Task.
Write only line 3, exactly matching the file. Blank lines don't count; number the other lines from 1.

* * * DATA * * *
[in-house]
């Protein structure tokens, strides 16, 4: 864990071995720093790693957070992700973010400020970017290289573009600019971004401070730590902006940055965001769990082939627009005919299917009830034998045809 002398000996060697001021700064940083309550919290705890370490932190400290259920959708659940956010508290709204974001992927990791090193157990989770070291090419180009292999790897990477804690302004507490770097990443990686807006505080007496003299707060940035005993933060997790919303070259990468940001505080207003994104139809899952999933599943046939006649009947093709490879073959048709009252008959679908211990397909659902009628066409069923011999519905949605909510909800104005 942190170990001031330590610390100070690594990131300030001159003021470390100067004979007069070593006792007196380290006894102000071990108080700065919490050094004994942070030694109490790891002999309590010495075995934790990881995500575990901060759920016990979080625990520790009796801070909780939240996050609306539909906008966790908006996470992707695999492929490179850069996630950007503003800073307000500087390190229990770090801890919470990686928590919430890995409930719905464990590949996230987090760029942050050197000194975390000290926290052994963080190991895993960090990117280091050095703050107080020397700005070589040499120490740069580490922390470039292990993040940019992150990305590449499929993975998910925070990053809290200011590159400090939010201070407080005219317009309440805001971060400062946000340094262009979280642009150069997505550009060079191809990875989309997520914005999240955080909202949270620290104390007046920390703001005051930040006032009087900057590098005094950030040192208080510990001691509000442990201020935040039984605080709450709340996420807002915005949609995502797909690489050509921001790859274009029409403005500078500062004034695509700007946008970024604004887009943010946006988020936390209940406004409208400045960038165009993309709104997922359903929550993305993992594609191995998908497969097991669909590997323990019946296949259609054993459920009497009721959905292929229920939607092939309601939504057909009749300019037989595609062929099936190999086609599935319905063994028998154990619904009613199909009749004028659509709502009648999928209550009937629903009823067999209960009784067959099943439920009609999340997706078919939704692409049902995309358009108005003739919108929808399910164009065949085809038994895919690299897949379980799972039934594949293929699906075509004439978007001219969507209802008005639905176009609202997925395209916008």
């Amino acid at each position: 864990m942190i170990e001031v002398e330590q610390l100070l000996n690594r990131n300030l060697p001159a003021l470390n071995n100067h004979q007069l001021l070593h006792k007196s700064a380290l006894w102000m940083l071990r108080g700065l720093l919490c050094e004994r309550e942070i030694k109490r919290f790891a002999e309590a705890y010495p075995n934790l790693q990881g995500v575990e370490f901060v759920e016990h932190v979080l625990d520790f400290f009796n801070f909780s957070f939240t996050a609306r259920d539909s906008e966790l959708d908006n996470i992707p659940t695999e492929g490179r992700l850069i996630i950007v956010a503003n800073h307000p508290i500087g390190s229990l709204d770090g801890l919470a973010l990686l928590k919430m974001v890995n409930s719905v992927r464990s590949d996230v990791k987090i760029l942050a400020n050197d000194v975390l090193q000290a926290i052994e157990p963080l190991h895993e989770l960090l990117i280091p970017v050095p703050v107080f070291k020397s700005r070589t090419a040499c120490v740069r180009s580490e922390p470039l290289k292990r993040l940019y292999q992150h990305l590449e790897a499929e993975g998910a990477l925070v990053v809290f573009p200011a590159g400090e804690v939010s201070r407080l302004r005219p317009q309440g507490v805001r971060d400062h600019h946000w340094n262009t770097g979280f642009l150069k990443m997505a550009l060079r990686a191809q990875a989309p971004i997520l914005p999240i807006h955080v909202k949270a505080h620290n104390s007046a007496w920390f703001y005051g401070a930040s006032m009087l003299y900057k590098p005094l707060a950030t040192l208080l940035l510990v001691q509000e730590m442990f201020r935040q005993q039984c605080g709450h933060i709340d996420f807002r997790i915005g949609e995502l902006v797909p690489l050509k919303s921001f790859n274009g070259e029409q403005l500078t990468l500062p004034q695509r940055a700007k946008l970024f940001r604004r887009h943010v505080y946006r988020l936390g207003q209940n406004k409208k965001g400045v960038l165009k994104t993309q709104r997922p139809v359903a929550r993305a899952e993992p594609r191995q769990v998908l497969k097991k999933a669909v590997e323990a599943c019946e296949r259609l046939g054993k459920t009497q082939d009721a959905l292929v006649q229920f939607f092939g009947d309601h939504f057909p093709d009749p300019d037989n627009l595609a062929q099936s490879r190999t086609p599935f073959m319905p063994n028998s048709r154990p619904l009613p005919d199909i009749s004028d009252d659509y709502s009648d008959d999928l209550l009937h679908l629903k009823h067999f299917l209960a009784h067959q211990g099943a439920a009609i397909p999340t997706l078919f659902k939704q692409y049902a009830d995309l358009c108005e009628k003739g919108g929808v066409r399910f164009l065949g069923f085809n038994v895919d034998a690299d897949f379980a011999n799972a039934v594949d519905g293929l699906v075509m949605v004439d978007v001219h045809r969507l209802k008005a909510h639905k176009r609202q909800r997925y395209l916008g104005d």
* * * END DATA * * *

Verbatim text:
């Amino acid at each position: 864990m942190i170990e001031v002398e330590q610390l100070l000996n690594r990131n300030l060697p001159a003021l470390n071995n100067h004979q007069l001021l070593h006792k007196s700064a380290l006894w102000m940083l071990r108080g700065l720093l919490c050094e004994r309550e942070i030694k109490r919290f790891a002999e309590a705890y010495p075995n934790l790693q990881g995500v575990e370490f901060v759920e016990h932190v979080l625990d520790f400290f009796n801070f909780s957070f939240t996050a609306r259920d539909s906008e966790l959708d908006n996470i992707p659940t695999e492929g490179r992700l850069i996630i950007v956010a503003n800073h307000p508290i500087g390190s229990l709204d770090g801890l919470a973010l990686l928590k919430m974001v890995n409930s719905v992927r464990s590949d996230v990791k987090i760029l942050a400020n050197d000194v975390l090193q000290a926290i052994e157990p963080l190991h895993e989770l960090l990117i280091p970017v050095p703050v107080f070291k020397s700005r070589t090419a040499c120490v740069r180009s580490e922390p470039l290289k292990r993040l940019y292999q992150h990305l590449e790897a499929e993975g998910a990477l925070v990053v809290f573009p200011a590159g400090e804690v939010s201070r407080l302004r005219p317009q309440g507490v805001r971060d400062h600019h946000w340094n262009t770097g979280f642009l150069k990443m997505a550009l060079r990686a191809q990875a989309p971004i997520l914005p999240i807006h955080v909202k949270a505080h620290n104390s007046a007496w920390f703001y005051g401070a930040s006032m009087l003299y900057k590098p005094l707060a950030t040192l208080l940035l510990v001691q509000e730590m442990f201020r935040q005993q039984c605080g709450h933060i709340d996420f807002r997790i915005g949609e995502l902006v797909p690489l050509k919303s921001f790859n274009g070259e029409q403005l500078t990468l500062p004034q695509r940055a700007k946008l970024f940001r604004r887009h943010v505080y946006r988020l936390g207003q209940n406004k409208k965001g400045v960038l165009k994104t993309q709104r997922p139809v359903a929550r993305a899952e993992p594609r191995q769990v998908l497969k097991k999933a669909v590997e323990a599943c019946e296949r259609l046939g054993k459920t009497q082939d009721a959905l292929v006649q229920f939607f092939g009947d309601h939504f057909p093709d009749p300019d037989n627009l595609a062929q099936s490879r190999t086609p599935f073959m319905p063994n028998s048709r154990p619904l009613p005919d199909i009749s004028d009252d659509y709502s009648d008959d999928l209550l009937h679908l629903k009823h067999f299917l209960a009784h067959q211990g099943a439920a009609i397909p999340t997706l078919f659902k939704q692409y049902a009830d995309l358009c108005e009628k003739g919108g929808v066409r399910f164009l065949g069923f085809n038994v895919d034998a690299d897949f379980a011999n799972a039934v594949d519905g293929l699906v075509m949605v004439d978007v001219h045809r969507l209802k008005a909510h639905k176009r609202q909800r997925y395209l916008g104005d």